At its first meeting since the election with the new Environment & Fisheries Minister Richard Benyon MP this week, the Angling Trust set out its strategic agenda for the future of marine and freshwater fisheries and fishing.
The Trust’s representatives emphasised the correlation between the health of fish stocks and economic benefits from tourism. As a result, the Minister offered to involve recreational sea anglers, through the Angling Trust, in the development of a co-ordinated policy on sea angling and tourism.
The Trust successfully pressed the Minister to confirm that recreational sea anglers are a direct user and stakeholder in fisheries, with ultimate responsibility for fisheries management lying with UK Government.
There was also clear agreement to the Trust’s request to appoint a senior Defra official to act as a point of contact for the Angling Trust on marine fisheries issues.
The Minister was less clear about the common ownership of marine fisheries. The Angling Trust, with the support of its legal arm Fish Legal, will be investigating this important but complex legal issue over the coming weeks.
The Trust’s representatives stressed that anglers and fishery owners, who pay £26 million in rod licence funds and own billions of pounds of fishing property rights in the UK, must have greater influence over decisions about fisheries which directly affect their interests. Anglers also spend millions each year improving and maintaining rivers, lakes and canals; the Trust stressed the need for more local and regional partnerships with its members to help deliver the Big Society agenda.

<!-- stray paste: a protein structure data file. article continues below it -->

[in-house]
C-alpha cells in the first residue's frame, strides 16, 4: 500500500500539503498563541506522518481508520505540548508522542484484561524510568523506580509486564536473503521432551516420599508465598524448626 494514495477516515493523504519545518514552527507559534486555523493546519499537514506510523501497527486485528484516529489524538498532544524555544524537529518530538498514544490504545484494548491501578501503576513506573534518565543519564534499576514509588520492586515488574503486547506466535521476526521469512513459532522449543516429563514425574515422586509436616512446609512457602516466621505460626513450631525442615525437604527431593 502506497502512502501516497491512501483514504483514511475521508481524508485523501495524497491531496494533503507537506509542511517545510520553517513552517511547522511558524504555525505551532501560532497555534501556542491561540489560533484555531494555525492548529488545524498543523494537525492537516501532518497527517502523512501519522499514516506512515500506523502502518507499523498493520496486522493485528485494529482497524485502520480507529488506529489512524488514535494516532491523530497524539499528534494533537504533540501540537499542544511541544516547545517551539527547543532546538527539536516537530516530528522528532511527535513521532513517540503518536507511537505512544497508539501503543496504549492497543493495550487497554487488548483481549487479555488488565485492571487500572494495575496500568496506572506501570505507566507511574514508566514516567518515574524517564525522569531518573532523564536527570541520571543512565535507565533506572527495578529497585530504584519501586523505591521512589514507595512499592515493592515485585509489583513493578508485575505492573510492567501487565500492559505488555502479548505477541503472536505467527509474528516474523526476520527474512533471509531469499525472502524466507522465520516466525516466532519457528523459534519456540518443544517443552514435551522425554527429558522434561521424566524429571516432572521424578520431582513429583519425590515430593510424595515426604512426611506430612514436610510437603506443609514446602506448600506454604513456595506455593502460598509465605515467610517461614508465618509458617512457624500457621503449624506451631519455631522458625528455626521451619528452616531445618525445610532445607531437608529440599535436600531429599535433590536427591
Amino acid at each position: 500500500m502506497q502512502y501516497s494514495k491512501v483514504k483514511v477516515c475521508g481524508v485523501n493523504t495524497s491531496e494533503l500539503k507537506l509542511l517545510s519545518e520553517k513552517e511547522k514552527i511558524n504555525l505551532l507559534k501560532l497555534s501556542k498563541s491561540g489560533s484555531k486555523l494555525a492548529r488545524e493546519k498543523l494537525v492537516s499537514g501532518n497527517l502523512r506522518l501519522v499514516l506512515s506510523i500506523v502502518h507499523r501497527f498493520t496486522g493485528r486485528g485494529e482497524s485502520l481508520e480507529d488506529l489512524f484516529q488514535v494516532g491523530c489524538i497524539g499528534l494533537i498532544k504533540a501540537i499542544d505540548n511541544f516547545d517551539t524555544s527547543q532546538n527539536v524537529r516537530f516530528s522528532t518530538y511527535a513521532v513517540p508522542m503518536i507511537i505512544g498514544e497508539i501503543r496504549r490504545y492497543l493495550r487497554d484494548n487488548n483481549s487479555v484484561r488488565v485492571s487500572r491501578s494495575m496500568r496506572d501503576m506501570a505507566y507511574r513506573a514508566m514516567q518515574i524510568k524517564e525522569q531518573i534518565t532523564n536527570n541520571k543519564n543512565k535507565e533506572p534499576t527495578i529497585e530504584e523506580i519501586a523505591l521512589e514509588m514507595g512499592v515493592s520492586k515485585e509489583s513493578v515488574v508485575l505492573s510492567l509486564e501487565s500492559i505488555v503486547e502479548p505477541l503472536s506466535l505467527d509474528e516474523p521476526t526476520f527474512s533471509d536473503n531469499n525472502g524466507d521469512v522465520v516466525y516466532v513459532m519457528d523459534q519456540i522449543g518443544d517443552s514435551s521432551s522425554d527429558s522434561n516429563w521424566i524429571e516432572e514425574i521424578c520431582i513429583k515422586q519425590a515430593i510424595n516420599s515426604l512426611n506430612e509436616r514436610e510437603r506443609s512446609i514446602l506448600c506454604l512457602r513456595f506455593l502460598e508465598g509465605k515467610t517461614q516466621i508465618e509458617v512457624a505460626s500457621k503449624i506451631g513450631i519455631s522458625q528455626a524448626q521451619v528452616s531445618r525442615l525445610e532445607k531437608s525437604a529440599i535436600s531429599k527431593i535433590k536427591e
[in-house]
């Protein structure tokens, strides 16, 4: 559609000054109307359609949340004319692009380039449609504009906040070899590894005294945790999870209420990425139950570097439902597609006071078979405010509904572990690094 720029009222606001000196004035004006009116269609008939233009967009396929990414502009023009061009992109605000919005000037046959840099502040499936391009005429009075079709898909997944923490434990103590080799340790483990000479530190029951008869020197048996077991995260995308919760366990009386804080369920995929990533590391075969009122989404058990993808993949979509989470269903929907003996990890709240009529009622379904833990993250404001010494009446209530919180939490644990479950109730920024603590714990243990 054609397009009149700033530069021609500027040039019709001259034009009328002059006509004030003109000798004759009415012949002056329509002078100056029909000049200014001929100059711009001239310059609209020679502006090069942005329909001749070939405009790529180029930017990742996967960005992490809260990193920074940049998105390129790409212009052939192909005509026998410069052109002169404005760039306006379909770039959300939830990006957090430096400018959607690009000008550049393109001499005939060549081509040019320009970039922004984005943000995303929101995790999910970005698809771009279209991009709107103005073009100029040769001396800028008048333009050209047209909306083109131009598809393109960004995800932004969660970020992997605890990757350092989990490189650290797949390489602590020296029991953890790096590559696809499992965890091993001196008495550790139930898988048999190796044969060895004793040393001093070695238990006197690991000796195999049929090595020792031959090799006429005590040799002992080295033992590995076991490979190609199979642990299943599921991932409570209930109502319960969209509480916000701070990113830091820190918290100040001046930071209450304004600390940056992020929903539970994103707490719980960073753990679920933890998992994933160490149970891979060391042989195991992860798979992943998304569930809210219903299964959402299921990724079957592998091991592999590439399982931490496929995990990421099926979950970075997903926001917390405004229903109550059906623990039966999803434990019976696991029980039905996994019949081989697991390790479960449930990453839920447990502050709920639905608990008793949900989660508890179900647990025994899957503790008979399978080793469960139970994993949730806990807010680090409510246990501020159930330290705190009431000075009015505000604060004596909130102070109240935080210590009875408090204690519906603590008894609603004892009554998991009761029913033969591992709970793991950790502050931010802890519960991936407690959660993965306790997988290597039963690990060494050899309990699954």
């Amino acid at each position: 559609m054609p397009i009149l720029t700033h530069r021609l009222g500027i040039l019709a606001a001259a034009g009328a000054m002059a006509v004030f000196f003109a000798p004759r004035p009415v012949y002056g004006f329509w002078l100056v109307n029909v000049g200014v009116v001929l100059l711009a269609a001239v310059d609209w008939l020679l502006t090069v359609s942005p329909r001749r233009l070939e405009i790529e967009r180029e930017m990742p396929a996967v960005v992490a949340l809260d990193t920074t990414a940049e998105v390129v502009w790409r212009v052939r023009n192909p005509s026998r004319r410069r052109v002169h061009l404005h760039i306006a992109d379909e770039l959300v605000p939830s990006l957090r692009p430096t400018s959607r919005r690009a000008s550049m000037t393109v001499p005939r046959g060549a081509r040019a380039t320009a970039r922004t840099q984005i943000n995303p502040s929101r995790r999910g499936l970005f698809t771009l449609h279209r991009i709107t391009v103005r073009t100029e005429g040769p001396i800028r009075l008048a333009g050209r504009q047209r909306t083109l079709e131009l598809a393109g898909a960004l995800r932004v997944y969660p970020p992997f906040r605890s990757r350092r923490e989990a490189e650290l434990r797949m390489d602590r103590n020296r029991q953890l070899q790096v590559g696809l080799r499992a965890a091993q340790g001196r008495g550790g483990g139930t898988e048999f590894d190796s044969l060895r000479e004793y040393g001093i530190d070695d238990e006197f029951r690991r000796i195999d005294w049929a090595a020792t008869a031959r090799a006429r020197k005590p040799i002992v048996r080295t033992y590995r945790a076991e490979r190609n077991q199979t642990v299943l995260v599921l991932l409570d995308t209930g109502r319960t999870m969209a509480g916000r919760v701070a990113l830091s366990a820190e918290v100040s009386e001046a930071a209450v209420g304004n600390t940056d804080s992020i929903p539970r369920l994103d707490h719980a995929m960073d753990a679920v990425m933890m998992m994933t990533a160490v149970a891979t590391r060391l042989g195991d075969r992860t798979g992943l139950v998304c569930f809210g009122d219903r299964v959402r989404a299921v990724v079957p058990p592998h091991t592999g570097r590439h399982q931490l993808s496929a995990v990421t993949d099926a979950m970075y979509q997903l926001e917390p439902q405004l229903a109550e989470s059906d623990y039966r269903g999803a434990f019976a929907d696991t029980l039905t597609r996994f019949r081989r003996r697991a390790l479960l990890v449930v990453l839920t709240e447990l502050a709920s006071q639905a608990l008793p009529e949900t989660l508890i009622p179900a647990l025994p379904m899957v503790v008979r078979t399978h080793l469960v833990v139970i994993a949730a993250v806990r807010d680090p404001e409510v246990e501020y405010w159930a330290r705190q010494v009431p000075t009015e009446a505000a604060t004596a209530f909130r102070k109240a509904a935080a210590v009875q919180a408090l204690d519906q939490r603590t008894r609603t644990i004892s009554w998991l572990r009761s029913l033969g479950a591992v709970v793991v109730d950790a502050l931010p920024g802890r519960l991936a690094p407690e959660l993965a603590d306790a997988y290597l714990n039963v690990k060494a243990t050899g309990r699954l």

To this end, the Trust put forward draft proposals for a fundamental reform of the way in which fisheries funding should be spent and accounted for, along with suggestions for greater involvement of its members in decision-making. These proposals will now be developed further in conjunction with partner organisations in the fisheries and environmental sectors.
The Angling Trust’s joint Judicial Review with WWF-UK of Defra for the failure of the Environment Agency’s River Basin Management Plans to implement the Water Framework Directive (WFD) properly was also discussed and negotiations between the lawyers will continue.
The Minister, who is a keen angler himself, was very receptive to the proposals put forward. He agreed to host an Angling Summit later in the year with officials from the Environment Agency and Natural England, the Angling Trust and other fisheries organisations to discuss more detailed issues relating to marine and freshwater angling. He promised to continue discussions with the Angling Trust about the future of fisheries funding and delivery.
Mike Heylin, Angling Trust Chairman said “The new Minister showed a good grasp of the issues and a willingness to listen to the many ideas we put forward. We are delighted that he is keen for the Trust to play a leading role in representing anglers of all disciplines.”
Mark Lloyd, Angling Trust Chief Executive said “This first meeting was important in setting the framework for future engagement between angling’s representative body and the new coalition Government on a wide range of specific issues in the future. We will be following up on the commitments made, and presenting our angling agenda at the political party conferences in the coming weeks.”